z89When the campus station applied for and was granted an FM license, Wolkoff took the FCC test, passed, and station leadership decided that he would be a great person to be on the morning show.  Wolkoff then became part of the “Crazy Morning Crew” and an original member of station, despite the fact he was the first to admit he “wasn’t a morning person.”  Wolkoff manned mornings for his junior and senior year on WJPZ-FM.  While he had fun doing it, Wolkoff admits to TALKERS, “I didn’t see a future for me in radio.  Let me get a job in television production where I could actually make some money and do some good.”

Upon graduation from college, Wolkoff joined his high school sweetheart in the New York City area and began knocking on doors in hopes to join a TV network and get into production.  After receiving a number of internship offers, and realizing he needed a job that came with an income, Wolkoff called a professor at Syracuse, apparently at a very opportune time.

“I pulled a phone number out of my wallet that a professor at Syracuse gave me on my last day of school there.  I called him and while I was on the phone with him, he got a call from another professor who told him he knew of an opening at a radio syndication company called MJI.  He says to me that he knew I was in TV production but you did the radio show here at Syracuse.  I told him radio wasn’t my first interest but fast-forward a couple of months and still no job and no money, so I called them and got an interview.  When I was asked by the president of MJI where I saw myself in five years, I told him all gung-ho that I’d be doing television production and working for a network.  That of course immediately disqualified me from getting that job,” says Wolkoff, who looks back on that and knows “if you really want the job be truthful and tell them you want the job.”

talbottjulie (2)When he called back a few weeks later, he was told he was qualified but his pursuit of TV production wasn’t what they were looking for.  After a little begging to MJI’s Julie Talbott (who would later become head of content and affiliate relations with Premiere Networks), he was offered a job.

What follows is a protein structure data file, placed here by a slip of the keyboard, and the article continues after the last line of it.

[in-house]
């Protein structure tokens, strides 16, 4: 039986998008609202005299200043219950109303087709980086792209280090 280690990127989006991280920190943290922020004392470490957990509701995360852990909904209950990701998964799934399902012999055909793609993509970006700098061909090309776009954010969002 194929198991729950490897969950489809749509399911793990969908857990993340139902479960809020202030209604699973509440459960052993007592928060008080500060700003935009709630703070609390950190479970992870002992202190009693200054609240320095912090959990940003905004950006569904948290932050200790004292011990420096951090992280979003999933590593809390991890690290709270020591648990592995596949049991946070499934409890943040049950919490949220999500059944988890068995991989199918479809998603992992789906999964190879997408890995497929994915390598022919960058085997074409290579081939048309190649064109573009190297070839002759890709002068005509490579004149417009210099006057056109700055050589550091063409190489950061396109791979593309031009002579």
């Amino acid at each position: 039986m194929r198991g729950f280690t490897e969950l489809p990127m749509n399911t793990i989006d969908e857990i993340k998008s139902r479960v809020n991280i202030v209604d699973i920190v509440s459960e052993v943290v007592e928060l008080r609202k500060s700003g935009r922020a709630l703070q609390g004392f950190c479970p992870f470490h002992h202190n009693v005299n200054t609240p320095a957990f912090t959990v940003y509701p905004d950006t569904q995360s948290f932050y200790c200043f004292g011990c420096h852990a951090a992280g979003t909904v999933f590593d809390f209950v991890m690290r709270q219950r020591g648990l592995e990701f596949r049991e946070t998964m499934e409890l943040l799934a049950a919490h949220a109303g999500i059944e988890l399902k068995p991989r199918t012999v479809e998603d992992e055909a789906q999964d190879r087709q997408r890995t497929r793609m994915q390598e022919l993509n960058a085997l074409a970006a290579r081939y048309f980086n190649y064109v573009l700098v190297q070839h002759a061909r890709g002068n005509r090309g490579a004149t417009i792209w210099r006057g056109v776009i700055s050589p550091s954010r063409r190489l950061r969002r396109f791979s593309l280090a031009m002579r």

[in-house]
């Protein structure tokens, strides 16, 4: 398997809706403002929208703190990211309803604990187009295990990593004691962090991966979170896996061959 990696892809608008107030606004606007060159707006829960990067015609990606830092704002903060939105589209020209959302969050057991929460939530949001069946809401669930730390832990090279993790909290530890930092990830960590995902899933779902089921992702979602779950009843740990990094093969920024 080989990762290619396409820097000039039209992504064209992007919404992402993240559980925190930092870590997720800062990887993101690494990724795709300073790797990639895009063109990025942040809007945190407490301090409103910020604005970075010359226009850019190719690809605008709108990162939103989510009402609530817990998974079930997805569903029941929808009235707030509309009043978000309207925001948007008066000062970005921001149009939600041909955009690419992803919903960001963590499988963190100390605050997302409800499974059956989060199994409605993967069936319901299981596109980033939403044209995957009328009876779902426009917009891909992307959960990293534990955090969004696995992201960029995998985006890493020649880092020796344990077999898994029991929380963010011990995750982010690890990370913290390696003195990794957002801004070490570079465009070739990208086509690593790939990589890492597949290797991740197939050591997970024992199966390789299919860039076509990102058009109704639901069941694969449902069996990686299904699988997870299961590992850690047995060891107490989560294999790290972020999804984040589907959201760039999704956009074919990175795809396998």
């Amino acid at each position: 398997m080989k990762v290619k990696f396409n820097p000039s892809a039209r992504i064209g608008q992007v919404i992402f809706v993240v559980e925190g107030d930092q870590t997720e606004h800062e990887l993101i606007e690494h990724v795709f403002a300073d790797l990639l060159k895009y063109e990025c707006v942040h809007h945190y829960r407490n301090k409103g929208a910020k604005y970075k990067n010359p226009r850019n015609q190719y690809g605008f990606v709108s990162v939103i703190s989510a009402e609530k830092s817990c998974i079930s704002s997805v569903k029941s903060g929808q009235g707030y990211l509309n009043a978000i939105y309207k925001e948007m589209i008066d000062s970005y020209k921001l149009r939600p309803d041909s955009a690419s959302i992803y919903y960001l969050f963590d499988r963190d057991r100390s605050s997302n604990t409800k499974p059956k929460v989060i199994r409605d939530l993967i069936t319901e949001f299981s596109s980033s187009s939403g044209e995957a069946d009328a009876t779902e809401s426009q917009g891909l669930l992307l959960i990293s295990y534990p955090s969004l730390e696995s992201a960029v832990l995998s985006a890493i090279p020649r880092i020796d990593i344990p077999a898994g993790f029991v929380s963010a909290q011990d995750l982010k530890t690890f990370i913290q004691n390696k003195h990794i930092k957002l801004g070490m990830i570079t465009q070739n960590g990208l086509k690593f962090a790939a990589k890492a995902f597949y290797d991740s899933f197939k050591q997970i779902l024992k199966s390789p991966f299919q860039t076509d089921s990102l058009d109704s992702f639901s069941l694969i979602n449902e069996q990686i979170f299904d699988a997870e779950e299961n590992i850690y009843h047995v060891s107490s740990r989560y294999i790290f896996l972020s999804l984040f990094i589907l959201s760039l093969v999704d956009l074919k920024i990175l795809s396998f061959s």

mji broadcastingWhile he started at MJI on June 15, 1986 at the bottom of the ladder in clearance and affidavit retrieval, it wasn’t long before they realized he was good at talking to radio stations, and after six months on the job he was summoned to the president’s office where Josh Feigenbaum told him if he wanted to edit and produce radio shows he could make about $18,000, but sales is what they wanted Wolkoff to try, enticing him with thefeigenbaumjosh prospect of doubling his salary, training, and a better starting salary.  Wolkoff agreed, despite not wanting to do sales, but was happy with a better base salary and a chance to make more money.  Wolkoff was told to try sales, and if he didn’t like it he could always return to production work.

Wolkoff put his ability to talk to radio stations to good use, and in a year doubled his salary through sales.  Television production became an afterthought.

Fifteen years later, he was still with MJI, moving up the latter into affiliate relations and becoming one of the leaders of the company.  Then Clear Channel came along and bought MJI, merging them into Premiere Networks, which became his introduction into the other side of the network radio business, while merging his MJI affiliate relations group into Premiere’s.

He soon found out that creating new programs he was trying to push wasn’t in the plans for Premiere at that time, told simply “if we want a new show we’ll buy it,” which included shows like Rush Limbaugh and Glenn Beck. Wolkoff realized his future wasn’t at Premiere.